"A Century in the Shadow of the Great War". The centennial conference in Kansas City

The Online registration platform for the Centennial Conference to be held at National World War I Museum (Kansas City, USA) from the 22nd to the 24th of March is now available, along with the agenda, the accomodation and the Call for partecipation, at this site. The keynote speakers have been already announced and they are Annette Becker (we remember 14-18: Understanding the Great War written with Stéphane Audoin-Rouzeau)Vejas Gabriel Liulevicius, Michael S. Neiberg and Sophie de Schaepdrijver.

For information:
Denise Rendina,
National World War I Museum
816-888-8102, drendina@theworldwar.org
For publication: 816-888-8100. Digital photos available upon request

National World War I Museum at Liberty Memorial Announces Featured Speakers for Centennial Planning Conference

The National World War I Museum is honored to host the International Centennial Planning Conference on World War I in the spring of 2013. “A Century in the Shadow of the Great War” will take place in Kansas City, Missouri, March 22-24, 2013. During the conference an international audience will convene to conduct preliminary discussions and formulate plans that look at America’s role in the international commemoration of the 20th century’s first global conflict.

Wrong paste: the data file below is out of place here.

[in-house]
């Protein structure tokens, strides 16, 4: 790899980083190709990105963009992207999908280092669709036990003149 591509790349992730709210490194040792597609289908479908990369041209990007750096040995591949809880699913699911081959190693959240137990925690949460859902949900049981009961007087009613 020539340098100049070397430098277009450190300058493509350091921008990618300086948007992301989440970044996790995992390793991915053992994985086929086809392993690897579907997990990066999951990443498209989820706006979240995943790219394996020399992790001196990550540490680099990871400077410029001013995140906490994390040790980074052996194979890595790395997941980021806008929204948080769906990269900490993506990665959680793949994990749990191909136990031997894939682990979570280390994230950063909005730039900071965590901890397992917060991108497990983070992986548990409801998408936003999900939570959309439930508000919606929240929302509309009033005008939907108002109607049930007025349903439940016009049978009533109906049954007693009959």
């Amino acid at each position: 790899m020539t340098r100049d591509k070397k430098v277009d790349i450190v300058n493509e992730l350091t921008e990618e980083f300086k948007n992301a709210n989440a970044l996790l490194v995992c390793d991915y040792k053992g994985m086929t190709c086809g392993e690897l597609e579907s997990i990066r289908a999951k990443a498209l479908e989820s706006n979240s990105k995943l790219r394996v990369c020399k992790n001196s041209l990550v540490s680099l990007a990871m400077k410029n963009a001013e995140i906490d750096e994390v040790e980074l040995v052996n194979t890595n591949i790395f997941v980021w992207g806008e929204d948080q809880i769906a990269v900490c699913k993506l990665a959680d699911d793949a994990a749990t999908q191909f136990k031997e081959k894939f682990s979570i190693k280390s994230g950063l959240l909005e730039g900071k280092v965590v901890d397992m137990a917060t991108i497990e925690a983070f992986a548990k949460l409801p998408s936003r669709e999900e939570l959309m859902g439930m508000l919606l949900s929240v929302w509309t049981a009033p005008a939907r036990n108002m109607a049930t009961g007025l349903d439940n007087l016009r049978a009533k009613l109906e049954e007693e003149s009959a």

The three-day event will provide a unique opportunity for participants to conduct preliminary discussions, formulate commemorative plans and encourage collaborative initiatives for the Centennial. Guests will include ambassadors, representatives of consular offices, scholars, museum professionals, film producers, and heritage specialists from around the world.
Four international speakers will address the conference. These scholars will challenge the attendees to consider the monumental nature of the Centennial and how they can frame national and international dialogue surrounding this important commemorative event. The speakers include:

The French historian
Annette Becker

Annette Becker, National Order of the Legion of Honour, Professor of Contemporary History at Paris Ouest Nanterre La Défense and a senior member of the InstitutUniversitaire de France. She is one of the founders and vice-president of the Historial de la Grande Guerre Museum and Research Center. She has written extensively on both World Wars, the extreme violence they nurture, with an emphasis on military occupations and the two genocides, against the Armenians and the Holocaust. She has devoted research to humanitarian politics, trauma and memories, particularly among intellectuals and creators, visual artists and musicians. She is a member of the 1914-2014 Centenary High Committee of France and of the Australian ANZAC Centenary Project. She will curate an exhibition on the Mons Angels apparitions in 1914 in 2014 at Mons.